Auditing is one of the main challenges that faces the Regulation of the AI.
It’s important to note that audits can be internal or external.
An internal AI audit helps an organisation evaluate, understand and communicate the degree to which AI will have an effect (either negative or positive) on the organisation’s ability to create value in the short, medium, or long term, while an external audit assesses if the company is actually complying with rules and standards.
According to the Institute of Internal Auditors, an AI auditing framework should be comprised of three overarching components — AI Strategy, Governance, and the Human Factor — and seven elements: Cyber Resilience; AI Competencies; Data Quality; Data Architecture & Infrastructure; Measuring Performance; Ethics; and The Black Box-elaborate on Black Box.
As for external audits, DPAs (Data Protection Authorities) and other bodies are still working on reaching an agreement on what the standards should be.
The ICO, from its side, aims at building a reference framework, and is gathering feedback from organisations in order to come up with a solid methodology to audit AI applications and ensure they are transparent, fair; and that the necessary measures to assess and manage data protection risks arising from them, are in place. Their proposed structure includes:
1.- Governance and accountability.
- Risk appetite.
- Leadership engagement and oversight.
- Management and reporting structures.
- Compliance and assurance capabilities.
- Data protection by design and by default.
- Policies and procedures.
- Documentation and audit trails.
- Training and awareness.
2.- AI-specific risk areas.
- Fairness and transparency in profiling – including issues of bias and discrimination, interpretability of AI applications, and explainability of AI decisions to data subjects.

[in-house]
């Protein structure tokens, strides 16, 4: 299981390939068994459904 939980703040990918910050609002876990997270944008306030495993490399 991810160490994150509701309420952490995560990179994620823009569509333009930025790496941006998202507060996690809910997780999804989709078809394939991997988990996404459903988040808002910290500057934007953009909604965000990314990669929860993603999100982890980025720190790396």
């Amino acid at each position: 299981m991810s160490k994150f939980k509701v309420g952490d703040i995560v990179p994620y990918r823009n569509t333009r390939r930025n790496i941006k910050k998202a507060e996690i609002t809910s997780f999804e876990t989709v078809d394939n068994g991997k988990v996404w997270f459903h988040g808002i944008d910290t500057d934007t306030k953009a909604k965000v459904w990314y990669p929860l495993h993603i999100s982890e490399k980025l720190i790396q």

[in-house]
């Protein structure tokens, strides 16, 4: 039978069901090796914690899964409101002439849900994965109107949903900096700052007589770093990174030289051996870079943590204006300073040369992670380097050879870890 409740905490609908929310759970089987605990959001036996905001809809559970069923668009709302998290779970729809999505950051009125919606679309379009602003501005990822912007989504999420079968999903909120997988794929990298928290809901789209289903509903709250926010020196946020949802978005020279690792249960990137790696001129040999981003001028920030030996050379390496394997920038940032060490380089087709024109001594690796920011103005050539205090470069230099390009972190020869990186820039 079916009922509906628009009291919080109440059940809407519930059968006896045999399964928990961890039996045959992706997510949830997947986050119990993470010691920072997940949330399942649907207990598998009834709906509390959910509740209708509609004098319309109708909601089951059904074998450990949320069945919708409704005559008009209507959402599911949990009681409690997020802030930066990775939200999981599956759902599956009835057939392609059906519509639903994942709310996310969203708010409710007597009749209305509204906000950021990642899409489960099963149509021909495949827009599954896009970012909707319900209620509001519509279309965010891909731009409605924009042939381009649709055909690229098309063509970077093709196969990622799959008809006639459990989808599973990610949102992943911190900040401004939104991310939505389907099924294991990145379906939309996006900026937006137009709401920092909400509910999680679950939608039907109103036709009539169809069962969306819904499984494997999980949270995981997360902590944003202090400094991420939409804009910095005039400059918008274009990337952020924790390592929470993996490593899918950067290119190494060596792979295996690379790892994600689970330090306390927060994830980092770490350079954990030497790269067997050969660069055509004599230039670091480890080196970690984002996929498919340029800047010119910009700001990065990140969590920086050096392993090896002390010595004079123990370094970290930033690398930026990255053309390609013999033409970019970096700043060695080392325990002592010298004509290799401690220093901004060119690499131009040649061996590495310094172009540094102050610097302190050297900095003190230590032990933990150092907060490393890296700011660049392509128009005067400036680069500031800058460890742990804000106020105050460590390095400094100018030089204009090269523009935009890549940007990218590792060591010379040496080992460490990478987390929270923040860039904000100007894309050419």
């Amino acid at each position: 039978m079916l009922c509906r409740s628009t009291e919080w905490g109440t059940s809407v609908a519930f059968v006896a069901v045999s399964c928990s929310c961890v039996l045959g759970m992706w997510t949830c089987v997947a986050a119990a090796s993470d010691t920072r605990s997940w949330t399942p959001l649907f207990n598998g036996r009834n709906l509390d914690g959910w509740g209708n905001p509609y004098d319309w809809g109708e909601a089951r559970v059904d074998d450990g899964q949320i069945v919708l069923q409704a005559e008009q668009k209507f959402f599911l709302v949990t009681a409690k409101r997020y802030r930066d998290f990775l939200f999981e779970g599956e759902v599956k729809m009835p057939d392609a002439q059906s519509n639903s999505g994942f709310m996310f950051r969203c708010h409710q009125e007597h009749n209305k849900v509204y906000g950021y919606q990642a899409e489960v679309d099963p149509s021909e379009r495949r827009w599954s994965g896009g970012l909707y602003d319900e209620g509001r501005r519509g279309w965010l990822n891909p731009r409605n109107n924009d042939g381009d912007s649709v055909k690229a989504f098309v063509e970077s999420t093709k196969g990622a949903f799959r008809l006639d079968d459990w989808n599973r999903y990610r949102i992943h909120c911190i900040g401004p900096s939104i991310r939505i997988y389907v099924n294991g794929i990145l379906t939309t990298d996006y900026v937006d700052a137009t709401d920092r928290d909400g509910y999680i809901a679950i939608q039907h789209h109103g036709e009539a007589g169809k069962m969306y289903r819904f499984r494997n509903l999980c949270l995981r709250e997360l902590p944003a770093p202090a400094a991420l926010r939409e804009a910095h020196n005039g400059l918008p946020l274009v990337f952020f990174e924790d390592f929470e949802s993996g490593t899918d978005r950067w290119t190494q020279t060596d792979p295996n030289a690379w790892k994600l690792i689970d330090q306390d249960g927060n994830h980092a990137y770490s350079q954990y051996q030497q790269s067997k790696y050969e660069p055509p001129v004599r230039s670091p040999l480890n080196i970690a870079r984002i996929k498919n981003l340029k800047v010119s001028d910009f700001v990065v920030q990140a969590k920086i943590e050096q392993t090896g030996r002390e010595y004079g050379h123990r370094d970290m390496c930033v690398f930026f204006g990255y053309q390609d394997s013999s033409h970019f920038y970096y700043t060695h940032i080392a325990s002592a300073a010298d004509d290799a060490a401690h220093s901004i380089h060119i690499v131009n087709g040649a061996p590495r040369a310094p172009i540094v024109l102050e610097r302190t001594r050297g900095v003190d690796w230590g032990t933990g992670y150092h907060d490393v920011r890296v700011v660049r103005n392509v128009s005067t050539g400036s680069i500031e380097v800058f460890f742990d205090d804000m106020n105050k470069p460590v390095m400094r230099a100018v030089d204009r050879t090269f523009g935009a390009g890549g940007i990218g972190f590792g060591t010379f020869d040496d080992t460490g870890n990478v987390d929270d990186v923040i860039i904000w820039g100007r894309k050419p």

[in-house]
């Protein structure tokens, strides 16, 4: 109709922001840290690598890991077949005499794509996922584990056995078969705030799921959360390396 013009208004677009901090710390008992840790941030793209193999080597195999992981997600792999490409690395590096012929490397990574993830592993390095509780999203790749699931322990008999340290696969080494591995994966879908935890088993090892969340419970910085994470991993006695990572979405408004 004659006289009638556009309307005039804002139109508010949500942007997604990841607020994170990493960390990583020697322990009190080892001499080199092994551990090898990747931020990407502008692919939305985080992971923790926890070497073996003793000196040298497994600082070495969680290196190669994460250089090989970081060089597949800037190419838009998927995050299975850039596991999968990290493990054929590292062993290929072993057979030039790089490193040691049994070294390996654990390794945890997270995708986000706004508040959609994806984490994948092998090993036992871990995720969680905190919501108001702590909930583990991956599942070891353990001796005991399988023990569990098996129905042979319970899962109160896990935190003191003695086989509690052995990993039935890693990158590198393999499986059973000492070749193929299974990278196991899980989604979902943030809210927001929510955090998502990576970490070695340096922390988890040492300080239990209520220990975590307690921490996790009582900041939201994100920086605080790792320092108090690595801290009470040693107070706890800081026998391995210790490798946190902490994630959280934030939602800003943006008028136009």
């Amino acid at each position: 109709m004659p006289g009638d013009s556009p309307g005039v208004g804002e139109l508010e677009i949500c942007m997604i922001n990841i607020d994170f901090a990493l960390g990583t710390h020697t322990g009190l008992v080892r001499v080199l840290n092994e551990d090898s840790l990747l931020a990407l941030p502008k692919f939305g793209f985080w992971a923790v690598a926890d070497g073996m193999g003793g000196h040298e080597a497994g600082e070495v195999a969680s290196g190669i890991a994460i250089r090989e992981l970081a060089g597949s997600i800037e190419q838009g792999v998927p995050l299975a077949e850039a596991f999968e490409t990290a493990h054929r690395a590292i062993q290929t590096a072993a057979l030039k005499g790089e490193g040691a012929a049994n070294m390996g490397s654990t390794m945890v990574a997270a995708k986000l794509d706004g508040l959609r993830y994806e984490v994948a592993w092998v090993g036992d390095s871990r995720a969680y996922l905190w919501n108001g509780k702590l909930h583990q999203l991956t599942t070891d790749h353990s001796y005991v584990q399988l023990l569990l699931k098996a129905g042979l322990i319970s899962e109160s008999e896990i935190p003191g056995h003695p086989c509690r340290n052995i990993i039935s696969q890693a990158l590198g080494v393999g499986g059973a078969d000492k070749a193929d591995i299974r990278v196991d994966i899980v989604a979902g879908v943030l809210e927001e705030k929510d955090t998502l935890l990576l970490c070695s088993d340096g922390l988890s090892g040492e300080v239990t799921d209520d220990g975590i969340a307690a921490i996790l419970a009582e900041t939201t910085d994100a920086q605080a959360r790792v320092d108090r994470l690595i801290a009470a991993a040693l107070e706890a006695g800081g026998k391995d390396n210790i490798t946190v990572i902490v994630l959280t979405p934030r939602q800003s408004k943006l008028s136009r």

- Accuracy – covering both accuracy of data used in AI applications and of data derived from them.
- Fully automated decision making models – including classification of AI solutions (fully automated vs. non-fully automated decision making models) based on the degree of human intervention, and issues around human review of fully automated decision-making models.
- Security and cyber – including testing and verification challenges, outsourcing risks, and re-identification risks.
- Trade-offs – covering challenges of balancing different constraints when optimising AI models (e.g. accuracy vs. privacy).
- Data minimisation and purpose limitation.
- Exercising of rights.
- Impact on broader public interests and rights.
The CNIL (France’s data protection authority) from its end, considers that countries should set up a national platform for auditing algorithms, but in order to reach this goal there is a prior need to identify what resources the State has available, as well as the different needs-, and pool the expertise and means to hand within a national platform.
According to the CNIL, in practice, these audits could be performed by a public body of algorithm experts who would monitor and test algorithms. Given the size of the sector to be audited, another solution could involve the public authorities accrediting private audit firms on the basis of a frame of reference. Companies and public authorities would be well advised to adopt certification-type solutions.